Proteins are the cellular workhorses, performing essentially all of the functions required for cell and organismal survival. But, it takes a great deal of energy to make proteins, making it critical that proteins are made accurately and in the proper time frame. After a ribosome synthesizes a protein, release factors catalyze the accurate and timely release of the finished protein from the ribosome, a process called termination. Ribosomes are then recycled and start the next protein. We utilized ribosome profiling, a method that allows us to follow the position of every ribosome that is making a protein, to globally investigate and strengthen insights on termination fidelity for cells with and without mutant release factors. We find that as we decrease release factor function, the time to terminate/release a protein increases across the genome. We observe that the accuracy of terminating a protein at the correct place decreases on a global scale. Using this metric we identify genes with inherently low termination efficiency and confirm two novel events resulting in extended protein products. In addition we find that beyond disrupting accurate protein synthesis, release factor mutations can alter expression of genes involved in the production of key amino acids.


Ribosomes translate the genetic information in the mRNA to a linear sequence of amino acids in the polypeptide chain through a process consisting of initiation, elongation, termination and recycling. During initiation, the 30S subunit of the bacterial ribosome and various initiation factors assemble at the initiation codon on the mRNA. Elongation commences after the 50S subunit of the ribosome joins the complex. Cognate aminoacyl tRNAs, together with elongation factors decode the mRNA sequentially, binding first at the acceptor site (A site), followed by movement to the P site after amino acid transfer to the polypeptide chain at the peptidyl-transferase center. Several layers of error correction minimize the misincorporation of non-cognate amino acids [1,2]. Termination is signaled when a stop codon (UAA, UAG, UGA) enters the A site of the ribosome, where it is recognized either by release factor (RF) 1 or 2 [3]. RF1 or RF2 hydrolyze the polypeptide chain to terminate translation, and are then dissociated from the ribosome by RF3 during recycling [4]. Peptide release is a high fidelity process (error frequency of approximately 10−5), ensuring that stop codon recognition precedes peptide release [57]. Finally, the ribosome is dissociated to its 30S and 50S subunits by elongation factor EF-G, and ribosome recycling factor (RRF) [810].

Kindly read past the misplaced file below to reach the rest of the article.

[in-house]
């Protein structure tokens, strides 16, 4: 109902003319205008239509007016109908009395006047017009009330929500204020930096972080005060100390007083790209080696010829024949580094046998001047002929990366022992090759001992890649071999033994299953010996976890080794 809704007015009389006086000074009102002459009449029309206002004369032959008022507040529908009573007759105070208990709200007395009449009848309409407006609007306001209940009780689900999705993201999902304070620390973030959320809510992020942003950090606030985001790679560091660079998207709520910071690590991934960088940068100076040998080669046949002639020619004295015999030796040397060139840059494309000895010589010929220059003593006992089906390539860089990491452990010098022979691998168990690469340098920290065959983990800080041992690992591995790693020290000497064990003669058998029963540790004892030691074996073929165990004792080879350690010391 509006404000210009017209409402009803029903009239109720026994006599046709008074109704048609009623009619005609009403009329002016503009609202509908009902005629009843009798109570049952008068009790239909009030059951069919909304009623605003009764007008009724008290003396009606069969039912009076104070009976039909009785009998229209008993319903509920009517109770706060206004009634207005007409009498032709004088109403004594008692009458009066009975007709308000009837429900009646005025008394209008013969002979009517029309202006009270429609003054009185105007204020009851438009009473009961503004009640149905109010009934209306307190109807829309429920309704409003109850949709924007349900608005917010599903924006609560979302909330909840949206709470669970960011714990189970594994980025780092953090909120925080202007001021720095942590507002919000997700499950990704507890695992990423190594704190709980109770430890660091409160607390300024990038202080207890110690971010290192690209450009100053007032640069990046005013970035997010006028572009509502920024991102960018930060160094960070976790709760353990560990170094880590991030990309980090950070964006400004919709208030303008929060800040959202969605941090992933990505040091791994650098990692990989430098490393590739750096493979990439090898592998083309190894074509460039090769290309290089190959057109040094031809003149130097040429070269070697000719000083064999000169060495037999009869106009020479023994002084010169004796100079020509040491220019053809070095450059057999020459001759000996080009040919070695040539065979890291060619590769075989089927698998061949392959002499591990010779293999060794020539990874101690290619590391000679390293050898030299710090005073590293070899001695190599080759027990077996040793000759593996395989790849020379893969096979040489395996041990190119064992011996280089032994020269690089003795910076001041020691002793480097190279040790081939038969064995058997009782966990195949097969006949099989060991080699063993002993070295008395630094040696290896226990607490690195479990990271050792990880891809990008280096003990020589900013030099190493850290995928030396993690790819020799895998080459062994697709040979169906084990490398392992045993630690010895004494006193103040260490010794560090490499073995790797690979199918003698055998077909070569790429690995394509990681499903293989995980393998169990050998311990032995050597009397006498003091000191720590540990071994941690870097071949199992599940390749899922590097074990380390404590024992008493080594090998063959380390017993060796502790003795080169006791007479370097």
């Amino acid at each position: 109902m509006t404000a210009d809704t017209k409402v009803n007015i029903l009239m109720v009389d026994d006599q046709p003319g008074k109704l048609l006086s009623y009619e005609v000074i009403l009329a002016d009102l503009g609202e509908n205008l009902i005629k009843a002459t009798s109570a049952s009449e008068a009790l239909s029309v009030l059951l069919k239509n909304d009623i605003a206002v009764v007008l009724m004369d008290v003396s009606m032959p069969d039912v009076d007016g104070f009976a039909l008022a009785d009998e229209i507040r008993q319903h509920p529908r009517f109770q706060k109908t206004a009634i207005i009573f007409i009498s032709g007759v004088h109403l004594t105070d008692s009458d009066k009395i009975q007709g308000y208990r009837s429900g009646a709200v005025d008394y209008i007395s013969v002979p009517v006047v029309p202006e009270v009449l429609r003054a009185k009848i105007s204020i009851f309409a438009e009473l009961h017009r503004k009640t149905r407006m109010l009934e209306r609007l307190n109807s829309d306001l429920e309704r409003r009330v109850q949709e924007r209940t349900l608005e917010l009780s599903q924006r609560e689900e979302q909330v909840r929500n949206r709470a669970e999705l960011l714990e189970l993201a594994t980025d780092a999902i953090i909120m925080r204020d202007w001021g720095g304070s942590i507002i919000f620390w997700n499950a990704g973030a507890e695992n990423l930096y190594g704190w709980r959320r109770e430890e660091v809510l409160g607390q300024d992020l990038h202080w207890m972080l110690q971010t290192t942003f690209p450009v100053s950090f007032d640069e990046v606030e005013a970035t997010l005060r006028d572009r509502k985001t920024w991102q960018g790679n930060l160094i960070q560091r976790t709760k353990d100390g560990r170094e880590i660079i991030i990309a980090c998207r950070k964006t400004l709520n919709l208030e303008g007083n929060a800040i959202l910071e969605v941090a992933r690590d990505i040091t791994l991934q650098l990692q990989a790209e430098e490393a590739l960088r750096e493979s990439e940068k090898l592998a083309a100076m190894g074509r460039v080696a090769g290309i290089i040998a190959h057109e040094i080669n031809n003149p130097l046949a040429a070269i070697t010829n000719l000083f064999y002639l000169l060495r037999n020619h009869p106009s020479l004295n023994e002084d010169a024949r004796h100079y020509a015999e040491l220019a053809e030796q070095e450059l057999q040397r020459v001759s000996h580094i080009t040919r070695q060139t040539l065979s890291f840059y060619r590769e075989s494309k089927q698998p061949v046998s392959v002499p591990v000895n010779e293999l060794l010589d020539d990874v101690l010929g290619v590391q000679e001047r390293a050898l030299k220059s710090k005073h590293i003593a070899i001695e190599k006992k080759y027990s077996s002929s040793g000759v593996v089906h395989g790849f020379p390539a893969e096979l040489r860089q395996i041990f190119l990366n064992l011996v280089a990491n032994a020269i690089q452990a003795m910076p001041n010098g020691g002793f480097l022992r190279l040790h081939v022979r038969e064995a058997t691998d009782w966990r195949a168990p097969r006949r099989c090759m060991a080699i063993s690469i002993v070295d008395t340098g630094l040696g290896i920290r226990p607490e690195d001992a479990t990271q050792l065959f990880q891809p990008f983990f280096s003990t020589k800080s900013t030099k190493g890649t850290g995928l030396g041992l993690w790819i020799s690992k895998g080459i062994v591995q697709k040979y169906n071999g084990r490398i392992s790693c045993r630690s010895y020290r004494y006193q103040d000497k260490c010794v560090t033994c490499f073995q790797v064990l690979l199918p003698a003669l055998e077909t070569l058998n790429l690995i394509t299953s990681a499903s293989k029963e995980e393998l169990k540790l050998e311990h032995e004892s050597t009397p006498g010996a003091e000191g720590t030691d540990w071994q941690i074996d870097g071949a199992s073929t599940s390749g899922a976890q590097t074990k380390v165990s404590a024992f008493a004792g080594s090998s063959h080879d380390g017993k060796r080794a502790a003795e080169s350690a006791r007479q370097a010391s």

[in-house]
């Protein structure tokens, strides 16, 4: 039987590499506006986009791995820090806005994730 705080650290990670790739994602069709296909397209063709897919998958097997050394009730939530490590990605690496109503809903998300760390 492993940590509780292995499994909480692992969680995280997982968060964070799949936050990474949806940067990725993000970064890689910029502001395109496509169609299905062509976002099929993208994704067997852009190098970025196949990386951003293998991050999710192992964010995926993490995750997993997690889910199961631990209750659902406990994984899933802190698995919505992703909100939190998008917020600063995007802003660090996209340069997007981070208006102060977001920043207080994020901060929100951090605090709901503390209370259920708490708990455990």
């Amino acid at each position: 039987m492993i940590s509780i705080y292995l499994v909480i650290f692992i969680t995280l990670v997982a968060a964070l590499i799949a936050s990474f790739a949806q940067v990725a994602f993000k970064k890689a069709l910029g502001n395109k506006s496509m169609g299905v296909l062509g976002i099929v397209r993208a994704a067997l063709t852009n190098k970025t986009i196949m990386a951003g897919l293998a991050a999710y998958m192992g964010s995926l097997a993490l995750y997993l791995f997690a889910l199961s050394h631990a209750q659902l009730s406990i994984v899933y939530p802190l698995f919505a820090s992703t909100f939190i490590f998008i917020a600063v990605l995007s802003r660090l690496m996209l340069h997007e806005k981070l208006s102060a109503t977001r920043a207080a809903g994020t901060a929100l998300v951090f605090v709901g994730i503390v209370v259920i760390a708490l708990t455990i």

There is increasing structural and biochemical understanding of the three bacterial release factors. RF1 and RF2 are structural mimics of an aminoacyl tRNA and both are essential in native E. coli K-12 [11,12]. They bind in the A site using conserved protein motifs in Domain 2 to recognize the 2nd and 3rd positions of the stop codons (RF1: UAA and UAG; RF2: UAA and UGA) [13]. Their universally conserved GGQ amino acid motif then reaches into the peptidyl transferase center to release the peptide chain by catalyzing its hydrolysis from the tRNA [12,13]. Methylation of RF1 and RF2 by PrmC at their GGQ motif enhances release factor activity [14].